narrow-minded and not paying due respect to a great Australian.

Paula Maud writes:
Misha Ketchell backs up Gawenda’s attack on Leunig with implications
that his cartoon was anti-holocaust (yesterday). Sorry but
did I miss something? The images in the cartoons show two
figures: one an unfortunate Jew about to enter a Nazi death camp and
one of a contemporary Israeli Jew acting on his government’s orders.
The cartoon is clearly a comment on contemporary Israeli “foreign
policy” not a denial or belittling of the holocaust. Perhaps the
question Leunig is suggesting in the juxtaposition is “How could this
switch have come about, that a people who were so brutally oppressed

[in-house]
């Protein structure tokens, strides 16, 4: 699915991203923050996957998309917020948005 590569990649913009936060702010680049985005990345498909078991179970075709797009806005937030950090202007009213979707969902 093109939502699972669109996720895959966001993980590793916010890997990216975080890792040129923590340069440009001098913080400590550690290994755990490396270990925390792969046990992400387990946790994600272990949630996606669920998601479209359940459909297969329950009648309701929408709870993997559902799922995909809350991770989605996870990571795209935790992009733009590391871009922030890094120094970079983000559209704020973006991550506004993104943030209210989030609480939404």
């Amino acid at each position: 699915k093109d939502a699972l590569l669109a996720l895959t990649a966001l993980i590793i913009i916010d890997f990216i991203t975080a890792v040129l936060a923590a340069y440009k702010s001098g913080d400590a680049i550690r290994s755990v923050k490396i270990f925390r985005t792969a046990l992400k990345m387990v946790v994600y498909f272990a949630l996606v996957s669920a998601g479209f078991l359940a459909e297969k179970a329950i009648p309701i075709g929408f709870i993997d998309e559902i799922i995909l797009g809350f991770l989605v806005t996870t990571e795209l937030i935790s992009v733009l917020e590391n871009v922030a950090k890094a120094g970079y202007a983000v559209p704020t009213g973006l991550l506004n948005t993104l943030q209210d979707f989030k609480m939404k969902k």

could return so suddenly as violent oppressors themselves?” If Misha
finds the contrast of the images unsavoury perhaps he should consider
where the bigger ghetto is being created now – in Palestine or Israel.
I’m all for acknowledging the past but let’s not let our sentiment and
feelings for a past generation blind us to how things sit today.

Niall Clugston writes:
So Misha Ketchell smells Leunig’s blood and joins the pack with Gerard
Henderson, Michael Gawenda, and Piers Akerman. Exactly why does
the cartoonist have “quite a bit of explaining to do” at this point in
time? The cartoon itself was drawn three years ago, and everyone admits
Leunig was the victim of a hoax. How ridiculously unfair can you
get? By the way, despite all this confected outrage from
outsiders, Israeli Jews often compare Israeli actions in the Occupied